The police officers internal look at the noise also missed listening to the call audio residents made to Police Dispatch. Then Acting Assistant Chief Major Kovacsev (now Assistant Police Chief) and then Community Service Officer Kelly also had the opportunity to ask for and listen to the Dispatch’s call audio. If they had done so, they would have heard the other male and female voices, and felt their pleas for help. I had to pay for the CDs when the Police, Mayor, or Council Member could have asked for them at no cost. But they didn’t. Thus, others and myself were labeled to be a “re-occurring complainant” and disparaged.  

Actually Officer Kelly met with a female caller who heard loud bass but the noise stopped before Officer Kelly arrived. Residents in the Skyway Marina District experienced this “phenomena” all too often. The female stated this was her second call. Officer Kelly wrote an Incident Report for this call. There had been five calls to the Flamingo Resort that day complaining about the loud music. 

Soon after this call occurred Officer Kelly published a statement in the Maximo Moorings Civic Association newsletter that he had examined all 33 calls and there were unfounded. He requested the caller to stop. Obviously, Officer Kelly did not read his own report or other Officer's reports. When is the last time you heard a police officer telling residents to stop calling the police?

Police Supervisors and Officers have the opportunity to read the Call For Service Reports and review the Officer's Notes. If they had done so, they would have seen the Police Officer asked the bar to turn down the music on numerous occasions. The Police CAD Report does not provide that level of detail. 



Had the Police been managing the noise ordinance, they would have discovered officers are not consistent with the addresses, and Police Dispatch rollup addresses into another call, which does not accurately reflect the number of calls. 

While this data is over a 5-year period, the police could easily build this report with the date and time to see the enumerations and calls that were rolled-up. The report could add a link to the audio call, but a recording is only maintained for three months. When locations are identified as having “repeat” calls, the audio needs to be maintained, so supervisors can research the calls.  

Once the report is built, the repeat calls can be identified and investigated. Police supervisors and officers can cross check the calls to residences, intersections, etc. 

If the Police focused on the repeat callers, then the calls would drop and free up the officers for other calls.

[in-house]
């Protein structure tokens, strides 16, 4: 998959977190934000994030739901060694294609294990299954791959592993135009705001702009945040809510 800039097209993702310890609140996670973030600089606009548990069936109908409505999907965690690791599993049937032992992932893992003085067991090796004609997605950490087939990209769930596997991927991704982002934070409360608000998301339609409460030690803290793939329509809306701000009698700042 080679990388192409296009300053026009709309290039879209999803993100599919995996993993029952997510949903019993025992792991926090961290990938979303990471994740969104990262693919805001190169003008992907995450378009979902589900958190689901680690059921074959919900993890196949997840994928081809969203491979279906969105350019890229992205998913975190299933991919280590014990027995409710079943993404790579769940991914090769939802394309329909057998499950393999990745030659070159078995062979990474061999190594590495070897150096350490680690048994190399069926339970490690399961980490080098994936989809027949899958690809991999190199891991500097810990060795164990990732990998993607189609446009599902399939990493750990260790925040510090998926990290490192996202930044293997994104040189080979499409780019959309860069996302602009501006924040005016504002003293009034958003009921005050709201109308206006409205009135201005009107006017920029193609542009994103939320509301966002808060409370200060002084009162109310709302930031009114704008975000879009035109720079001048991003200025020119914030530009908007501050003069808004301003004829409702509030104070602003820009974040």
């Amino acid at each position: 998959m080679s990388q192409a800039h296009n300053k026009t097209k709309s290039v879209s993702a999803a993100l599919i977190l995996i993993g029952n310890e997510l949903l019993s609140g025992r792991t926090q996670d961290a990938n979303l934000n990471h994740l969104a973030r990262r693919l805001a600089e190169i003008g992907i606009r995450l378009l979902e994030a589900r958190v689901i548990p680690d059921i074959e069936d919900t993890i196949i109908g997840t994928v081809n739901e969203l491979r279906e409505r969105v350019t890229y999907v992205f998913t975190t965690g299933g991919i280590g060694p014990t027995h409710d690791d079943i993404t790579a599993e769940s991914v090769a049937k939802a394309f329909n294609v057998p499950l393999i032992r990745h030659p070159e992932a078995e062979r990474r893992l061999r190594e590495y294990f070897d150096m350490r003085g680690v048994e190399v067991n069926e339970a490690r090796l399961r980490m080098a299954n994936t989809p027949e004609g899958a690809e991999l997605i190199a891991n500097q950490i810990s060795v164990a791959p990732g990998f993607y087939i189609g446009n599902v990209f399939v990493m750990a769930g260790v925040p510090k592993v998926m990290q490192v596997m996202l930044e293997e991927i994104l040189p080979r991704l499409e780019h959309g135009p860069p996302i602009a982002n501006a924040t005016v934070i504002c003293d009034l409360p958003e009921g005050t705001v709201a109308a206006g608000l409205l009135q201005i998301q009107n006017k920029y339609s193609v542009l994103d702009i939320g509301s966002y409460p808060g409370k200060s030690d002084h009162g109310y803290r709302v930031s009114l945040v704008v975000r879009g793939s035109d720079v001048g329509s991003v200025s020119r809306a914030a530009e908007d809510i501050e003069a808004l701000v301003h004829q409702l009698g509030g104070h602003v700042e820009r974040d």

Mayor Kriseman and Council must hold the Police accountable for enforcement and ensure noise training is provided. Currently, the Police Chief Holloway does not require noise training, which is contributes to the issue with the "Plainly audible" standard.




To date there have been no warnings according to a Public Records Request. Police do not document when they ask the bar to turn down the music. The Mayor, Police Chief Holloway and Council must ensure there is a process in place so officers can issue and document a warning, and see this in a report.  

One note, the data covers 2013-17, and some addresses have changed ownership. However, some addresses continue to have calls. What is needed is an analysis of the area around a residence or business that has a high call rate. When there are repeat calls, there should be an analysis of the Police Call For Service Reports, Incident Reports and call audio.

Note: This City data used only Noise Nuisance when Party and other incident codes were suggested to more accurately reflect calls for noise.


The opinions here are the author's and do not necessarily reflect the views of Bay Post Internet or the Blog Publishers where it appears.

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1 comment:


  1. Thank you - great post supported by data.

    Personally, I have grown tired of the constant recurrence of loud vehicles when I am out driving. I get behind them and lay on the horn. (Am getting a louder horn next week.) Sadly, I am adding noise to the existing noise, but someone has to let these people know that the public objects.